This past week has tested the resolve of our nation and its people, hitting not just at the American ideological construct – but reaffirming within each of us the inherent transience of life. Our influence and actions are fleeting, standing in stark contrast to the steady march of time; and yet within that moment of life, we each have an opportunity to live a life well lived.
Three years ago as a graduating senior, I had grand visions for that life well lived – a successful career, influence, financial security. These things I used as a benchmark for the successful life.
My aims, though, lacked an animating force. I was planning a life based on an end-game and the fulfillment of my accomplishments. What I lacked was, as Umair Haque referred to as, “reason” or the “why that gives sense to the what.”
The realization uncovered a question that is perhaps harder to answer – how do we create reason, how do we form a meaningful trajectory amidst the uncertainty of the times?
Ask our parent’s generation and they will most likely tell you the answer is a “high salary job that verifies your value.” They prioritized life’s destination. But our generation is different – the circumstances with which we’ve come of age dictate a new norm.
Harvard Business Review puts it well when they describe today’s talent as a group that wants “purposeful work and jobs that fit clearly into the context of [our] career.” We want “jobs that are sensible parts of an ongoing journey through a series of professional endeavors, not a linear path toward success.”
That reality finds context in my own journey, as I work to create a reason – answering the all-encompassing “why?” Over the past several months, I’ve worked to figure out who I am, reflect on what I want and why I have to have it. Along the way, I’ve uncovered six truths:
- Set a destination. Without aim, we are but wanderers. Define your legacy and embark on a journey to realize it.
- Reason is found at the intersection of passion and talent. When we are able to exercise our natural abilities in pursuit of those causes that foster personal meaning and further our legacy, we create our reason.
- Relationships provide context to shape our journey. An inherent sense of community permeates both action and word – a notion aptly described by John B. White in an excerpt from Heracles’ Bow:
“The only way to function rationally is to recognize the radical uncertainty in which we live; to proceed by trial and error; to operate with a constant pressure towards openness; to acknowledge the necessity of community and cooperation both to the definition and attainment of any of our ‘ends.’ Our most practical end is never definable in terms of material results but always and only in terms of a certain kind of community: a way of facing the uncertainties of life together.”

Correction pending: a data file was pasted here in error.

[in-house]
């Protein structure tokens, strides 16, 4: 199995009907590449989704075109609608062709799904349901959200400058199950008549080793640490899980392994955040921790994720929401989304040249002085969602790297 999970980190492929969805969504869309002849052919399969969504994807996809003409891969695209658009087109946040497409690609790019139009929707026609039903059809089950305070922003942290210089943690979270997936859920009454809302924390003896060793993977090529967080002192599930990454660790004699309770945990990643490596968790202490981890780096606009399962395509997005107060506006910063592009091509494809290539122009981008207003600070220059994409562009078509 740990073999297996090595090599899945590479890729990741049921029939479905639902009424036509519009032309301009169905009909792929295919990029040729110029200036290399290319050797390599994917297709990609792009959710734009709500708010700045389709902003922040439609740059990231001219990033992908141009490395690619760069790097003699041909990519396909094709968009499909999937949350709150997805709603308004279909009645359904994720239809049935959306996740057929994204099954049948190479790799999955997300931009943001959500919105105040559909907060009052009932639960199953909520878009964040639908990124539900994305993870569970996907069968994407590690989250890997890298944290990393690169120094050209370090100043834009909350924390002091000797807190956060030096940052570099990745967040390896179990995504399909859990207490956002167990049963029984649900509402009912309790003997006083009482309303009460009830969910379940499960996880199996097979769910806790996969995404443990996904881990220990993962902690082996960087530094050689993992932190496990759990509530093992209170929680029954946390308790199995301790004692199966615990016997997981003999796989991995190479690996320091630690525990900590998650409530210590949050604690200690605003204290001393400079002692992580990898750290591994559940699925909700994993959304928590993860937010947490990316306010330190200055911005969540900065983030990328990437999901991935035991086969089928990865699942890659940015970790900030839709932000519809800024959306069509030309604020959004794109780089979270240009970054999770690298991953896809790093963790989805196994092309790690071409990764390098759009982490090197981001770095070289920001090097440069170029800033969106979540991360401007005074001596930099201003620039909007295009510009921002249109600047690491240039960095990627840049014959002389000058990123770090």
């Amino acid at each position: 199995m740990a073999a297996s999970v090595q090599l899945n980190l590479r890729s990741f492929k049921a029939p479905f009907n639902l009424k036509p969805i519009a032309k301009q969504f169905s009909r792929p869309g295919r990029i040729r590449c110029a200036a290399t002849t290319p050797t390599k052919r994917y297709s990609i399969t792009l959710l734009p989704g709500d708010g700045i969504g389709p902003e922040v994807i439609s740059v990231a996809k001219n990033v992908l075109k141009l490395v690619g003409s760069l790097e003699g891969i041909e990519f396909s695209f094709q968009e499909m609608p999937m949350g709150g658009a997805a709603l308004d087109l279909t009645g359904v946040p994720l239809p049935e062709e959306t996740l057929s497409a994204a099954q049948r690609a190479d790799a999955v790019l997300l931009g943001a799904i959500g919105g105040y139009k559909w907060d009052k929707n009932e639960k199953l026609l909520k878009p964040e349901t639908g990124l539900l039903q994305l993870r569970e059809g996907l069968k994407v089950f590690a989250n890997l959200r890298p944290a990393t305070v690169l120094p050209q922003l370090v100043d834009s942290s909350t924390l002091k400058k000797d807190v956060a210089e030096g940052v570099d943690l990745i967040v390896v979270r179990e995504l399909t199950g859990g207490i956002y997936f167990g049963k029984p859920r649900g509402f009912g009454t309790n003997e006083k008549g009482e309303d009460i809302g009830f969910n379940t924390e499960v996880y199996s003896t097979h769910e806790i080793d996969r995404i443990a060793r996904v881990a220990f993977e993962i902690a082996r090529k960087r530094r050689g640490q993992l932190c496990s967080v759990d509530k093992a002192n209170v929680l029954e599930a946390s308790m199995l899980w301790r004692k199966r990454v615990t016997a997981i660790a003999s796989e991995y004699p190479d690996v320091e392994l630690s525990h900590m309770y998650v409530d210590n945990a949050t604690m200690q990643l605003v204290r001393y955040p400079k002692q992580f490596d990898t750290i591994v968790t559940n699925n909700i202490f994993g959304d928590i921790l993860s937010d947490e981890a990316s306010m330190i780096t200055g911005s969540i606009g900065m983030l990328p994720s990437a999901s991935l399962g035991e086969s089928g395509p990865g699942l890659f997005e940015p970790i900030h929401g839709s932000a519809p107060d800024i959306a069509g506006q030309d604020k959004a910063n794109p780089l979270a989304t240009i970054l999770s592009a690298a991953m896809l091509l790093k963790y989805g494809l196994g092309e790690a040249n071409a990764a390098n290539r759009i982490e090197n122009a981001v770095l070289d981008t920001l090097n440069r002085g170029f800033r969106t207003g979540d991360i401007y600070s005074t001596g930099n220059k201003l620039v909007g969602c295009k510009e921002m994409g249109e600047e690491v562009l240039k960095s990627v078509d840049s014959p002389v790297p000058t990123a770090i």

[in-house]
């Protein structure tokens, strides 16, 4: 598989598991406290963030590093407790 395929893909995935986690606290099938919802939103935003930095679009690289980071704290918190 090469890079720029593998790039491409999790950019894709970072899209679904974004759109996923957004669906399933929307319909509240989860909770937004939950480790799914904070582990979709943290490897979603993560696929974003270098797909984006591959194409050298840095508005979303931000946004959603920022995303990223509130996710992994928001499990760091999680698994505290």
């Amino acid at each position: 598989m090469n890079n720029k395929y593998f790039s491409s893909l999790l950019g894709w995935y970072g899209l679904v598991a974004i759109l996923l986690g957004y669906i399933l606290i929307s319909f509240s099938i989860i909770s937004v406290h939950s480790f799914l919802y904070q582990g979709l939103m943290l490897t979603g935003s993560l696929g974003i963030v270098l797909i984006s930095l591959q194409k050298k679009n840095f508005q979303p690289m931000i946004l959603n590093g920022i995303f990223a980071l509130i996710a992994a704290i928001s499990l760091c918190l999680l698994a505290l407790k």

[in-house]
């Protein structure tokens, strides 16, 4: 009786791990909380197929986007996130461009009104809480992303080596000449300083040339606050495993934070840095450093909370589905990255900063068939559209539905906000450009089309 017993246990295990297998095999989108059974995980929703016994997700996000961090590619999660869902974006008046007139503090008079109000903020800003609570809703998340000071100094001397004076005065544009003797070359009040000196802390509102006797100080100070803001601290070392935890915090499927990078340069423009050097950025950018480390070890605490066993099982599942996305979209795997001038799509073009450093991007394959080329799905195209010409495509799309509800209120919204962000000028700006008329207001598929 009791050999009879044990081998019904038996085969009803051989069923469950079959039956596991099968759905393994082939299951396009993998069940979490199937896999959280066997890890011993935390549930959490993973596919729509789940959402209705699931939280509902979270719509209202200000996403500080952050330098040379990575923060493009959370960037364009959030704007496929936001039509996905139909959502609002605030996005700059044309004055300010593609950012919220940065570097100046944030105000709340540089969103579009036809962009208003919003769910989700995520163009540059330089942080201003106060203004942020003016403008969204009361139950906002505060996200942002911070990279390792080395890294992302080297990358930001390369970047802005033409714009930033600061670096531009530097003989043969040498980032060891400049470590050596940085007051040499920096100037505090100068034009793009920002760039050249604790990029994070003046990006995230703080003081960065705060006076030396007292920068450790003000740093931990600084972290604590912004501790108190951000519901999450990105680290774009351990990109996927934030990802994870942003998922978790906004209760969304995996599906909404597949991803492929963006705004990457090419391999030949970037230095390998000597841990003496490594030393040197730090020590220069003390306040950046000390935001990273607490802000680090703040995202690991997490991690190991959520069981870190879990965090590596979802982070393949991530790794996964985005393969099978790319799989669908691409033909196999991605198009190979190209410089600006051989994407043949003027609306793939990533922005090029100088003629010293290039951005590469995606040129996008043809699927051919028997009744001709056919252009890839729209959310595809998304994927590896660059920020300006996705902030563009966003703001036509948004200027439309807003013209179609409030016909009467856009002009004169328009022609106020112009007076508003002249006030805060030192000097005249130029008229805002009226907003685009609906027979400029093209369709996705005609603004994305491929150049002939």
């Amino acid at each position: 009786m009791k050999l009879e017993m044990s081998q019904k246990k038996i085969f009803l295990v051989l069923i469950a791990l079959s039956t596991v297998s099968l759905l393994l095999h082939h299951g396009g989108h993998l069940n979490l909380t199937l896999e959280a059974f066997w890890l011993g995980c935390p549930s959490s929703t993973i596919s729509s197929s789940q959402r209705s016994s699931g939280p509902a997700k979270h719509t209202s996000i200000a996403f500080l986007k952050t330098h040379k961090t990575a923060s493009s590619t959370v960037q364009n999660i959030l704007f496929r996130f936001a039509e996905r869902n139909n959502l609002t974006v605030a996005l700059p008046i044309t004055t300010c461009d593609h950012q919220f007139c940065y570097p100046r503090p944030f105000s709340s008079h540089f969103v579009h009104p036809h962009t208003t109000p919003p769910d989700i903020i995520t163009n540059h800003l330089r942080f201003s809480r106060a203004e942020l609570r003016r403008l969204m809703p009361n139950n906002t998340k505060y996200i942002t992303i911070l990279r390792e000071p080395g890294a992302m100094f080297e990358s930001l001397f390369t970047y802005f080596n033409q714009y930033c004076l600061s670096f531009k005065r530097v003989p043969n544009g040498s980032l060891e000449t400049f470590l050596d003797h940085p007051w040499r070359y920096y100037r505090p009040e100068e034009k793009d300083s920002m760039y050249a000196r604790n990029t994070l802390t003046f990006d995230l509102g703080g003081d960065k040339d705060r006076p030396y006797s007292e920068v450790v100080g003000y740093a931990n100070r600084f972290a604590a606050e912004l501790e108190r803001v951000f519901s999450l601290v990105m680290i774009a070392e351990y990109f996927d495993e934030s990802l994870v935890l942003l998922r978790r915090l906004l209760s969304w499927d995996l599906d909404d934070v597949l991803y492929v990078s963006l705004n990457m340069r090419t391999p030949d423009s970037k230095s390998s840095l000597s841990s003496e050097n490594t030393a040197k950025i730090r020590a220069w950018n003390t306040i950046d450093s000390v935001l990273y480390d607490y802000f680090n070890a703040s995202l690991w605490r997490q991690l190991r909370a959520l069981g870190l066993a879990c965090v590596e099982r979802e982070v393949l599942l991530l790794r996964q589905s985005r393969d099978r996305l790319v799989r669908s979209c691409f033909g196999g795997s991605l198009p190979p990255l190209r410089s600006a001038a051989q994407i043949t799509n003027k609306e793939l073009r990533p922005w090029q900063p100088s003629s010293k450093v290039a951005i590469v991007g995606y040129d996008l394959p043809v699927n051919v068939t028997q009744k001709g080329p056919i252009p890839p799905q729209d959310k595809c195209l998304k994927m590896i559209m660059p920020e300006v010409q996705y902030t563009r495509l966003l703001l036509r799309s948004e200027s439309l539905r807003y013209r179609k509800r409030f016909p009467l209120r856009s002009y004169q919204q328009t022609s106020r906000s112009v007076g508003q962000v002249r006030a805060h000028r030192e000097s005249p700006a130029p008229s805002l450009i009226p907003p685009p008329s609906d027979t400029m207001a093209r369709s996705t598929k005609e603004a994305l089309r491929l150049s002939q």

- A life worth living takes work. Rarely is success given to us, rather we must work tirelessly, build, innovate and chase after those things that we value – creating in that journey a reason and a defining purpose.
- Pursue a life of giving. Knowledge@Warton illustrated the impact of putting others first – showing consistently that the “otherish” establish a broader network of contacts, create an overarching sense of good will and attain a higher level of success (read full conversation).
- Realize that our direction changes over time. A friend and mentor summed it up, saying “that while your destination may remain constant, the direction we chart towards it will change over time. The choices we make determine our directional path and, in turn, the length of time it takes to reach our destination.”
In all, our life is a reflection of the cumulative choices we make. Without introspection and self-examination – without as White calls “the integration of all we can perceive, of all that we are into meaningful wholes” – we deprive ourselves of both a meaningful journey and an ultimate destination.
I encourage you to reflect, ask yourself “what do you want your legacy to be,” and work to create your reason in pursuit of a life well lived.